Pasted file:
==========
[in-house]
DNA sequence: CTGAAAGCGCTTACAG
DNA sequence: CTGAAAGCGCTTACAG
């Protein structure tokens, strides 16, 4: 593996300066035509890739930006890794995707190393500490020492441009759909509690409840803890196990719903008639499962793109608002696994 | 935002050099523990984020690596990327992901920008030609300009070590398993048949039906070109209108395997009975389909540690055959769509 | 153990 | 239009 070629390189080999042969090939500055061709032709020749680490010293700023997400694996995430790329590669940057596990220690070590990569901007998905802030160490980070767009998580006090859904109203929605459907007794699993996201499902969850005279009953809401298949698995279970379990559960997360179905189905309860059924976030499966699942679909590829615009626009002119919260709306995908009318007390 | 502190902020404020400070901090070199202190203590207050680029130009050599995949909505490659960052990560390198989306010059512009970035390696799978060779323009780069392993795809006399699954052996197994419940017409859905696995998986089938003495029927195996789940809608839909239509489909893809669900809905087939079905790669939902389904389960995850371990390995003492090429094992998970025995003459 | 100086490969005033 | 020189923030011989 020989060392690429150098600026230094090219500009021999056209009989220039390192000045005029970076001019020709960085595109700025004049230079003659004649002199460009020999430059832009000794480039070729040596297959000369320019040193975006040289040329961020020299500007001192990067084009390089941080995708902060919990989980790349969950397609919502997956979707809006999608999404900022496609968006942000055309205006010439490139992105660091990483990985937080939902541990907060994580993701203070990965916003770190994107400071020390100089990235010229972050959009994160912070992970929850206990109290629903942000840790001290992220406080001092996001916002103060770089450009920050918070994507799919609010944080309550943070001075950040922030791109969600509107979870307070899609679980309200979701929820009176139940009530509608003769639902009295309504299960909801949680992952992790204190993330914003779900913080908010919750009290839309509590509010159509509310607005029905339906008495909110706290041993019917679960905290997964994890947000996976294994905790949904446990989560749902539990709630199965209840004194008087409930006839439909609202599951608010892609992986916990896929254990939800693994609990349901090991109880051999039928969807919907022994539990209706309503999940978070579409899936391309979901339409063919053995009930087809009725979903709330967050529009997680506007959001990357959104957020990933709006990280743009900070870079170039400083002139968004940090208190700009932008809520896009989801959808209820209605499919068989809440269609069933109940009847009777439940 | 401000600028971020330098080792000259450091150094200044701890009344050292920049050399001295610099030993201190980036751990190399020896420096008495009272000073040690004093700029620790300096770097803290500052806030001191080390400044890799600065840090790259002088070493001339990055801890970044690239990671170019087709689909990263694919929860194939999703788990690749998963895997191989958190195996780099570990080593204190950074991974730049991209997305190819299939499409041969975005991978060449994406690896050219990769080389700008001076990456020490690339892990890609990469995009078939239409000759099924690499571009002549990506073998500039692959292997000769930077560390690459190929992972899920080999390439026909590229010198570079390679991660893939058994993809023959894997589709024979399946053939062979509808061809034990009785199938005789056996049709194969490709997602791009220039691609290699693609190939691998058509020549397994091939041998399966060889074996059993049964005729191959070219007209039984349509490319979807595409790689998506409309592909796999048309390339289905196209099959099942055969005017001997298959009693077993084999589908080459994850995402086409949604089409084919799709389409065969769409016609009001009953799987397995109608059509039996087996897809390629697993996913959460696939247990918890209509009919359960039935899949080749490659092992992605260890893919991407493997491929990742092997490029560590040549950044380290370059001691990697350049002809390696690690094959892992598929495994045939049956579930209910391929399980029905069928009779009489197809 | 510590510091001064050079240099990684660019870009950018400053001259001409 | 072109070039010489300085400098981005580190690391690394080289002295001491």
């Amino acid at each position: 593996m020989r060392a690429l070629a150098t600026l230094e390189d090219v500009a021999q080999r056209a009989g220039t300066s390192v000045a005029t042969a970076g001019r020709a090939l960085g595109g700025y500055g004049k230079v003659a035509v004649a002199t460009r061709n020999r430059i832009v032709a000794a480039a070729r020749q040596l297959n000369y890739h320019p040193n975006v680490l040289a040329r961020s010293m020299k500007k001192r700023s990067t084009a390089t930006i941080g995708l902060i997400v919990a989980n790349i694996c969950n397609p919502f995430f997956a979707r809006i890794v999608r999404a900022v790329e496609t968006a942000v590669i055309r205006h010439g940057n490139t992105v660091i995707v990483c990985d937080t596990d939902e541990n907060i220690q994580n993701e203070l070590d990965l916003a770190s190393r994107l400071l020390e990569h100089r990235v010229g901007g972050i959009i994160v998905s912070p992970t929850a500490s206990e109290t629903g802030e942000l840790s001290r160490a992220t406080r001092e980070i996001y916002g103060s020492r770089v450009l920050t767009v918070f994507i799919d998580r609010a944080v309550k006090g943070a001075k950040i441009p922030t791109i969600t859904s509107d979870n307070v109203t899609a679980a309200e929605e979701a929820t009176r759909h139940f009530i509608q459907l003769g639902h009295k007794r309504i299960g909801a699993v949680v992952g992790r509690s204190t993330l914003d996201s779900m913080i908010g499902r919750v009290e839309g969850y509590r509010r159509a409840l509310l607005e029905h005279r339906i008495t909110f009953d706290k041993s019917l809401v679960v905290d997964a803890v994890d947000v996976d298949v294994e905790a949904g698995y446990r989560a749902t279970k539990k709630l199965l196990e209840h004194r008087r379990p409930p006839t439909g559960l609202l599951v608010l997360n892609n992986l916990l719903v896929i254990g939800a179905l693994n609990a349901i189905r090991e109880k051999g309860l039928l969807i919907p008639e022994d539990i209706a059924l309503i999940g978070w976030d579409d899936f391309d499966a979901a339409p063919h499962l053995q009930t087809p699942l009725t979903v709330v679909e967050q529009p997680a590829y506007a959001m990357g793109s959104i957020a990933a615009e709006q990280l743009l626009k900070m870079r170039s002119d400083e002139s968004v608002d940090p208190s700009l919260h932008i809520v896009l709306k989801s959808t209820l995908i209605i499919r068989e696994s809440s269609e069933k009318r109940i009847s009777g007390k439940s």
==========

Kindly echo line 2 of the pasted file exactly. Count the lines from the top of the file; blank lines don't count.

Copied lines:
DNA sequence: CTGAAAGCGCTTACAG